Rolling Stones drummer Charlie Watts has revealed he is not keen to play the "old hat" Glastonbury festival.
"I don't want to do it. I don't like playing outdoors and I certainly don't like festivals," he said.
The band, who will be playing the festival for the first time, are headlining on Saturday 29 June.
"It's not what I'd like to do for a weekend," said the 71-year-old, who told The Guardian he preferred playing in jazz bands in his spare time.
Watts, who complained about playing outdoors "because the cymbals move", said he was not interested in the laid back festival atmosphere.
"Glastonbury, it's old hat really. I never liked the hippy thing to start with," he said.
Lead singer Mick Jagger told the BBC this week that he would call U2 singer Bono for advice about their upcoming performance, following the Irish band's 2011 headline slot.
"'Don't do it!' might be his advice, but it's a bit late for that," Sir Mick said in an interview with the BBC's Colin Paterson.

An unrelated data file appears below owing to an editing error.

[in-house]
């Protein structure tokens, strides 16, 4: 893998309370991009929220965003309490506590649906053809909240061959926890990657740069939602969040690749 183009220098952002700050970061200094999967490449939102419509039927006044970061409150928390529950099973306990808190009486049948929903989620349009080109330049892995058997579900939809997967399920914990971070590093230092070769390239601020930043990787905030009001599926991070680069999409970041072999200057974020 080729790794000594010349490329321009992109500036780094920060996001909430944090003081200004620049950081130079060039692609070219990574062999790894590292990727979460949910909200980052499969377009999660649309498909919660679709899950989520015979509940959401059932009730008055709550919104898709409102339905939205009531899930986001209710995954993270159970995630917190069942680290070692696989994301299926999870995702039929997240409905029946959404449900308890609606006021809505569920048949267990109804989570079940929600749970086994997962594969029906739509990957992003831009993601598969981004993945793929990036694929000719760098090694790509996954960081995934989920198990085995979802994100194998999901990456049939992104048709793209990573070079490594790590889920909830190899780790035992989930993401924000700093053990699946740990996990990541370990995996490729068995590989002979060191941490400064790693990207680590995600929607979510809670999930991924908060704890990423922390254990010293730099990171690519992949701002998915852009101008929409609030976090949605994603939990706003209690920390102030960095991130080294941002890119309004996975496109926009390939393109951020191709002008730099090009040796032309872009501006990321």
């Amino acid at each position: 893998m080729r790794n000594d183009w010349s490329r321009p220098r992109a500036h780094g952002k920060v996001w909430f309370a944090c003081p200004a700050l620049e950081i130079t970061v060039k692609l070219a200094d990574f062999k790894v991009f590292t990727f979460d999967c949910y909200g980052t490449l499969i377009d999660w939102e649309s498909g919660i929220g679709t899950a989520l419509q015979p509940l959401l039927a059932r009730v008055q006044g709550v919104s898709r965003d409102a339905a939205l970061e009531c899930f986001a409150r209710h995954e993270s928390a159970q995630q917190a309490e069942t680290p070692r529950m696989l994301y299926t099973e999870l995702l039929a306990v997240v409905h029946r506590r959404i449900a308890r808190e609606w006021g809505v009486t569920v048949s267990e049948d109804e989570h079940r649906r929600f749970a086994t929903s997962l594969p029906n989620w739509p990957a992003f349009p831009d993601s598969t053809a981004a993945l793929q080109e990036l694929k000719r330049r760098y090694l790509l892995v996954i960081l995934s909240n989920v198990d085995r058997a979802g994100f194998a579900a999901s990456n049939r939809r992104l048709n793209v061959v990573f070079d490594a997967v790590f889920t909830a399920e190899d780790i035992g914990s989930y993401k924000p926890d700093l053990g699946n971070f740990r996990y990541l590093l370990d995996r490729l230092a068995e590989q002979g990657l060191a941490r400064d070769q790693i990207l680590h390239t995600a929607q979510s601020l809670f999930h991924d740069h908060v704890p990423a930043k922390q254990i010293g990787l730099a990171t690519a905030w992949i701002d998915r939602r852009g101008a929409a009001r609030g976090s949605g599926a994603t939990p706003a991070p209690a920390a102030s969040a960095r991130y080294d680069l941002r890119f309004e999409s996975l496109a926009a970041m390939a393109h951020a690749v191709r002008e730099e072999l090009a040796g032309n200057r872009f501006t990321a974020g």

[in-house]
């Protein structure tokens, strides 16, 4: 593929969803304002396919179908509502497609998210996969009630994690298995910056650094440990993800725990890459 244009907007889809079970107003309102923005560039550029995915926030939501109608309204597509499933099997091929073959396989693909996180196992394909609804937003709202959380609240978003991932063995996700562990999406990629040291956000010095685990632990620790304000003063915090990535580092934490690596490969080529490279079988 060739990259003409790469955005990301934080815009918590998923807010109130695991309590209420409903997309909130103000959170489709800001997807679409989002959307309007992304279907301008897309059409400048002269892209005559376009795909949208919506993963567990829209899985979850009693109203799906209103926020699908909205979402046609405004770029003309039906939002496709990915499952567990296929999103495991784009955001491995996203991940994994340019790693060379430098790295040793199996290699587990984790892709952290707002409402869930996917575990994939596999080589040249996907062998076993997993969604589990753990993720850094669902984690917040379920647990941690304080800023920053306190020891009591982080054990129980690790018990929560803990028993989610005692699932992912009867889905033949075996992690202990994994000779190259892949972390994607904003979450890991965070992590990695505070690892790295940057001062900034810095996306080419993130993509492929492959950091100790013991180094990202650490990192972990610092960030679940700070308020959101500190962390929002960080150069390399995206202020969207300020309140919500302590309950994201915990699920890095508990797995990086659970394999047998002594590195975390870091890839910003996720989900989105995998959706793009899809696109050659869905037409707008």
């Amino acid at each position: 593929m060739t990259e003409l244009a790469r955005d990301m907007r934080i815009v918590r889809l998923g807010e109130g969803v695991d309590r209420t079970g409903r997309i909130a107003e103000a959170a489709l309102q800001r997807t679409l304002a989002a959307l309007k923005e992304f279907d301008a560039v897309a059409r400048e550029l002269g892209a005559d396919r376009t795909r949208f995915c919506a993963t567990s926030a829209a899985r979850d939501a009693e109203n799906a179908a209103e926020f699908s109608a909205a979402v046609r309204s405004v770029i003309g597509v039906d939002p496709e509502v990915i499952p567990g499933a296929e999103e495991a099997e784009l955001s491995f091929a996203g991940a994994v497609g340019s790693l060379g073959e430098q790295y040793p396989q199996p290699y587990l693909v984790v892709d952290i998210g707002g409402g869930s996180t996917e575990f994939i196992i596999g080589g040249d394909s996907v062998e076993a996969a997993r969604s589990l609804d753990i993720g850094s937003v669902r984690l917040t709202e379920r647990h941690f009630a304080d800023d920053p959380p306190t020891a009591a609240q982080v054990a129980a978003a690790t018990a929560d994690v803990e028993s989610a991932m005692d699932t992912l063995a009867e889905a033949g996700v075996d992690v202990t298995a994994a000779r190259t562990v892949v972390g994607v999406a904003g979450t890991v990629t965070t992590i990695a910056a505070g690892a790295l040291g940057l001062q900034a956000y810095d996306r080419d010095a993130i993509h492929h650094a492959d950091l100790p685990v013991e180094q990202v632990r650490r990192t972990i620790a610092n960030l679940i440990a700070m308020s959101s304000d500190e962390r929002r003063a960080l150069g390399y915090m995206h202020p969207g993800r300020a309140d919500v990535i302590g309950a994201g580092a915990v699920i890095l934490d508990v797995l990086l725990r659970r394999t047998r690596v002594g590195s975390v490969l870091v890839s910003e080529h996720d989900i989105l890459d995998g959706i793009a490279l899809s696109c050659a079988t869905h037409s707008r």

The Stones will also play a gig in London's Hyde Park for 65,000 people on 6 July, for which tickets sold out in 3 minutes.
It is the first time the band have played the venue since their legendary free concert for an estimated 250,000 people in 1969.
The group angered some fans when they charged up to £406 for shows at the O2 Arena last year, but guitarist Keith Richards has not ruled out playing another free concert.
"I hope we'll do some others. Why not? If you find the right place and the right time to do it, I don't see why we shouldn't do others in the next year," he told the BBC.
The Hyde Park show is part of their 50 and Counting tour which also sees the band play 18 dates in North America.
"You've got to pace yourself," said 69-year-old Sir Mick, who has planned longer gaps between gigs to allow for more recovery time.